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Aloe in a container?

Posted: Sun May 14, 2006 12:53 am
by my_secret_garden
I don't even know if I can grow aloe in Iowa (zone 5) but I would like to grow some in a container. Is that a feasible idea? I have sunny and shady spots to grow.

Posted: Sun May 14, 2006 8:29 pm
by Grey
You'll want a hot, dry, sunny spot. It's still a cactus - so well-drained soil is a great thing for them.

You'll want to take it indoors before your first frost hits - so long as you have a good sunny spot in your home in the winter time, and can keep a grow-light on it to give it a little extra UV, you'll have the plant for a long time. :)

Posted: Sun May 14, 2006 11:15 pm
by my_secret_garden
Thanks Grey!!

Posted: Mon May 15, 2006 3:53 pm
by grandpasrose
Growing Aloe in a container is the only way it is grown up here, and usually as a houseplant. Aloe (of which there are literally hundreds of varieties, and I don't know which one you have) is actually a succulent, not cactus, and belongs to the Asphodelaceae Family.
Grey is right, you should bring it in before any threat of frost, and a good sunny south window is all it needs. It takes a little more water than a cactus because it is a succulent. Very easy to care for plant. :wink:

Val

Posted: Mon May 15, 2006 6:16 pm
by opabinia51
Even though I usually recommend against growing plants indoors, generally speaking around here, everyone grows their alloe inside and they tend to do quite well. Iowa being more centrally located than British Columbia would have a drier climate than here. Though, the principle is still sound.

Good luck!

Posted: Wed May 17, 2006 8:06 pm
by opabinia51
Even though the GardenWeb is flooded with adverizements it still has good information.

Posted: Wed May 17, 2006 8:53 pm
by Newt
GW sure has changed since it was taken over by IVillage. I don't get pop ups with my blocker, but I agree the ads sure are a pain!! I only use it as a resource any more. I find the ads too annoying and don't like the fact that there's no way to get e-mail notification when someone responds to a thread unless you are the original poster.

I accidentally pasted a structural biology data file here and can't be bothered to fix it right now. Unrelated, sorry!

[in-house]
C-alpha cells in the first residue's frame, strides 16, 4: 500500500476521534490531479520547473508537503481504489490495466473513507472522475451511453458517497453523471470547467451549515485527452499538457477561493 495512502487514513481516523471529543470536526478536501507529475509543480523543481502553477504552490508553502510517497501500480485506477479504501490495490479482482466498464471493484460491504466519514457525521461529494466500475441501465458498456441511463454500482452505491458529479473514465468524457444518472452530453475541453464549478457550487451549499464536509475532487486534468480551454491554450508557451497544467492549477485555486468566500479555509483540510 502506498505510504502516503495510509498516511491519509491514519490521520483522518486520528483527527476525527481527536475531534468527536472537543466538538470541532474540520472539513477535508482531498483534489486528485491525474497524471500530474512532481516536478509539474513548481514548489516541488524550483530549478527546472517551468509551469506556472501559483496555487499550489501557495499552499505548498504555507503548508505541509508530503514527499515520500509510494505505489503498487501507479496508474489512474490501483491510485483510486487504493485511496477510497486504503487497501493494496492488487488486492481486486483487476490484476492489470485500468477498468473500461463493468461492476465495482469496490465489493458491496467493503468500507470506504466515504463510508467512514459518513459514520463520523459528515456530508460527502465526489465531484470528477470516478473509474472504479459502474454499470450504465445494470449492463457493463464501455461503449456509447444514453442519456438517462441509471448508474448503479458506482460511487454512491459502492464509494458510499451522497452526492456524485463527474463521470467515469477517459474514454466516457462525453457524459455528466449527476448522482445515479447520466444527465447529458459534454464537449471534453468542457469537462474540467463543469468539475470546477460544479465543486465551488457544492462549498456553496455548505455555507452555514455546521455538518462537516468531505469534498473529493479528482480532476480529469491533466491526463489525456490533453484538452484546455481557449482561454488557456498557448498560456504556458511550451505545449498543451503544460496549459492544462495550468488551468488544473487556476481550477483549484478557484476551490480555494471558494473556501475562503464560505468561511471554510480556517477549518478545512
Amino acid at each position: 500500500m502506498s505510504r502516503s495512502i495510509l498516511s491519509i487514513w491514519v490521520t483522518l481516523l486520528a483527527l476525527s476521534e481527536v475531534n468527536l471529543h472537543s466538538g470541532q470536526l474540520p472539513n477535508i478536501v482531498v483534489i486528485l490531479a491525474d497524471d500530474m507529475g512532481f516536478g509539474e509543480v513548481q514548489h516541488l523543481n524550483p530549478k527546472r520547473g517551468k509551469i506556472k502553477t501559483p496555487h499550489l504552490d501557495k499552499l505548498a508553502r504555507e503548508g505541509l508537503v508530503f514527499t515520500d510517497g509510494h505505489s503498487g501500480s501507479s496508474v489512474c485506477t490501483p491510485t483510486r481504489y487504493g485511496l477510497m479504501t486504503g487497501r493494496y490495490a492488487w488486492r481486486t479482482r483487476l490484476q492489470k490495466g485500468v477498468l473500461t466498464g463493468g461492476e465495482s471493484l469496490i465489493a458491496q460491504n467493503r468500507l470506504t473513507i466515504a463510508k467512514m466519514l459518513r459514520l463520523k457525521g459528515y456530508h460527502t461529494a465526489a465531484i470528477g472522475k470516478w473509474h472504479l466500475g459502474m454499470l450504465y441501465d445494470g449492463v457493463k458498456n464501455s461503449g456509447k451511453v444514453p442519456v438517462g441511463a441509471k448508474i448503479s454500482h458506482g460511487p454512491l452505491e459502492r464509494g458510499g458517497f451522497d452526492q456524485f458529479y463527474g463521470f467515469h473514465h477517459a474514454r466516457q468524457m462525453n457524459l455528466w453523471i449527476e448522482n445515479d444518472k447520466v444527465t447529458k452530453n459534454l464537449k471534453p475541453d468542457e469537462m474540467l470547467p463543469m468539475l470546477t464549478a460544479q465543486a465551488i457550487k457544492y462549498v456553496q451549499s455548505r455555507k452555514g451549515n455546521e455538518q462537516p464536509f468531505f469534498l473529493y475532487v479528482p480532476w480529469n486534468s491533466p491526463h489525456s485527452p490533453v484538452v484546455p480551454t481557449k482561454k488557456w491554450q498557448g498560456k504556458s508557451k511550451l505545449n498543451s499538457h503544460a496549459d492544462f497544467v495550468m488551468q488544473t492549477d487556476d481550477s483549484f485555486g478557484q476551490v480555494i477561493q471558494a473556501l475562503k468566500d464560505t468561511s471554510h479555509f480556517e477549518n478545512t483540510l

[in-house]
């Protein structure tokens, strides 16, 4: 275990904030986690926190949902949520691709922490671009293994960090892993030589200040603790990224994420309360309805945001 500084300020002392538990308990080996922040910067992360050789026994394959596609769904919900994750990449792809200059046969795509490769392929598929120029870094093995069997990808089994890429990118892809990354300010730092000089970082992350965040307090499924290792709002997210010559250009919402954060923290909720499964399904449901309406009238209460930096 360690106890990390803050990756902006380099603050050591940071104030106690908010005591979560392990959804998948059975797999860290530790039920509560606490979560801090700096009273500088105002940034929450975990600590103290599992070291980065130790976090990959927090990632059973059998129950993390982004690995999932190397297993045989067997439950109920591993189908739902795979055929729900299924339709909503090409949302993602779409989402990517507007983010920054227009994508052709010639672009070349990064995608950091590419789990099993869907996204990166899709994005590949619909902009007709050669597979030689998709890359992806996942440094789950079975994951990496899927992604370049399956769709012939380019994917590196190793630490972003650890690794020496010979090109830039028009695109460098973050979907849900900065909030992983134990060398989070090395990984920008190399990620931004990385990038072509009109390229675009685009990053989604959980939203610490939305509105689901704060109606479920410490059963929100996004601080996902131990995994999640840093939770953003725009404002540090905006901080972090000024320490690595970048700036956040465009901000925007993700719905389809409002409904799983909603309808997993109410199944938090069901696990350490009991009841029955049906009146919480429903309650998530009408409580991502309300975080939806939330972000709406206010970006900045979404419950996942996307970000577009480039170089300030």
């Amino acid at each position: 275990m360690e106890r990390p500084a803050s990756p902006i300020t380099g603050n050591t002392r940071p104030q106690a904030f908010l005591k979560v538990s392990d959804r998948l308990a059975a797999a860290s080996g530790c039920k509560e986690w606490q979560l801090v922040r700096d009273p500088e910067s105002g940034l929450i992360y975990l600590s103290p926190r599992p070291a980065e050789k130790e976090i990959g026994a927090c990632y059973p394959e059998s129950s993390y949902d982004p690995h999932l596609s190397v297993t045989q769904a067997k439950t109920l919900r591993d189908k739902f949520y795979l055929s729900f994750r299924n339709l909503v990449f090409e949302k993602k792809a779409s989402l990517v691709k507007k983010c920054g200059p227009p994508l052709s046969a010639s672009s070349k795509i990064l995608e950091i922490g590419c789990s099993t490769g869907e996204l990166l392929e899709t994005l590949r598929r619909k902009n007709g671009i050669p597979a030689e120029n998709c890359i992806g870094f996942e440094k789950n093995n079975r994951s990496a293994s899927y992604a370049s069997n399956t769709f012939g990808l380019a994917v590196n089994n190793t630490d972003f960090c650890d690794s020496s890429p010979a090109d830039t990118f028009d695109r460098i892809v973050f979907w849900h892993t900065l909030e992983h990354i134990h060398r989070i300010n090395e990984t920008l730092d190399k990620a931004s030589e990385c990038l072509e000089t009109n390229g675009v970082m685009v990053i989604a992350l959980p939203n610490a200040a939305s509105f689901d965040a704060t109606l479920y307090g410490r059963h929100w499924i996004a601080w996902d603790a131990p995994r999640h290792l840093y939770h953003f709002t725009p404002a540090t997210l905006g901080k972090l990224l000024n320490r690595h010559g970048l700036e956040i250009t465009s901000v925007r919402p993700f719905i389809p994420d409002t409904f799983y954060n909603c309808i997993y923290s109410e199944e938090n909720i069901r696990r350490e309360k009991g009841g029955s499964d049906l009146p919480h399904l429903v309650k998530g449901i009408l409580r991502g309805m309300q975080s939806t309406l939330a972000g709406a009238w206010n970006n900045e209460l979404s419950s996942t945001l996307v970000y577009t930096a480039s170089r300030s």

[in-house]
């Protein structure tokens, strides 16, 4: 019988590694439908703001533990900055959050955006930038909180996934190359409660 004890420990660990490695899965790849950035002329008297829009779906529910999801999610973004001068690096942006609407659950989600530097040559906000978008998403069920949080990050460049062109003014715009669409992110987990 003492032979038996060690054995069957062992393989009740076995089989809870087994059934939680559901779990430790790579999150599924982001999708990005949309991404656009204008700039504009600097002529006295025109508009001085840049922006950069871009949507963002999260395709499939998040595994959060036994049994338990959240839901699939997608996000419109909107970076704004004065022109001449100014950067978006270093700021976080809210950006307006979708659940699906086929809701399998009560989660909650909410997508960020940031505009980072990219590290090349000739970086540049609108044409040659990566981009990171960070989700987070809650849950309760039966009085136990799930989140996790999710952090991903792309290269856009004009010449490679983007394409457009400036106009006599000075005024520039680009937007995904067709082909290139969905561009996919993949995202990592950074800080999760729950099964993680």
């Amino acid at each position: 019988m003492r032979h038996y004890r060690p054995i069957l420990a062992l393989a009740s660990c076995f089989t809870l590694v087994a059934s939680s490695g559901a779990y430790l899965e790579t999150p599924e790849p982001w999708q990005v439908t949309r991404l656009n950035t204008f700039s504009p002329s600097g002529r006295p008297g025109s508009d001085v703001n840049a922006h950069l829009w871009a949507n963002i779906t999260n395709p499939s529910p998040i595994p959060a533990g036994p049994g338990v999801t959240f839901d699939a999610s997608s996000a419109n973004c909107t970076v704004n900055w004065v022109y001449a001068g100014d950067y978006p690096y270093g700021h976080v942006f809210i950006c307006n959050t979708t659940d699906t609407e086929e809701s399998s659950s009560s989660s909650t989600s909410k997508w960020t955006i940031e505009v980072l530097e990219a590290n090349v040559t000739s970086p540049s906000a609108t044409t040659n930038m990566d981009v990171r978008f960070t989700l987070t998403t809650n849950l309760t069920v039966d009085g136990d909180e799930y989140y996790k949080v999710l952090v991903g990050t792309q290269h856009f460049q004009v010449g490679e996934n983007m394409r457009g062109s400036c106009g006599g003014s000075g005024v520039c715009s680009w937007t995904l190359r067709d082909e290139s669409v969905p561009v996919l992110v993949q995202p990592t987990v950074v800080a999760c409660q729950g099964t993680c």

Newt

Posted: Wed May 17, 2006 8:56 pm
by opabinia51
Yes, I don't like all the pop ups that are there now but, once and a while I still go over for the information and the seed trade forums.

Posted: Wed May 17, 2006 10:28 pm
by Grey
grandpasrose wrote: Aloe... is actually a succulent, not cactus, and belongs to the Asphodelaceae Family.
Val


:oops: :oops: :oops:

Posted: Wed May 17, 2006 10:41 pm
by opabinia51
Why did you post this Val? Is the statement incorrect?

Posted: Fri May 19, 2006 11:56 am
by Grey
She was correcting me for calling Aloe a cactus. :oops:

Posted: Fri May 19, 2006 2:34 pm
by grandpasrose
Not a big deal, they are related! :D

Val

Posted: Sat Jun 03, 2006 3:49 am
by cottongin
Excellent info! I have always wondered about growing aloe indoors. I've ben told fresh aloe is awesome for sunburns, better than store-bought jelled versions.

Aloe

Posted: Fri Jun 23, 2006 1:16 am
by revclaus
I buy things occasionally from Miracle of Ale, and the last two orders they've sent along free aloe plants. I now have four of them potted up and they're inside under my grow lights doing just fine.

Posted: Fri Jun 23, 2006 6:08 pm
by opabinia51
Yes, one of my grandmothers used to keep a large aloe plant atop her refriderator just in case she burned herself while cooking. Came in handy when she was canning. :shock:

They seem to do quite well inside, in fact, this is the only place I've ever seen them around here.

Posted: Wed Jun 28, 2006 3:16 am
by Gardena
I have small aloe in container. new shoots keeps coming out, but outer leaves keep turnning to brown and shrubbled up and dies.
So my aloe is alive but never become larger it seems ><
Too much water maybe?

Posted: Fri Jun 05, 2009 11:35 pm
by Ninelives
We have two aloe plants one inside and one outside, the one outside has a bloom on it I have never seen one do this before. Interesting

[img]https://i637.photobucket.com/albums/uu100/ninelives_9/Garden%202009/DSCN0060Small.jpg[/img]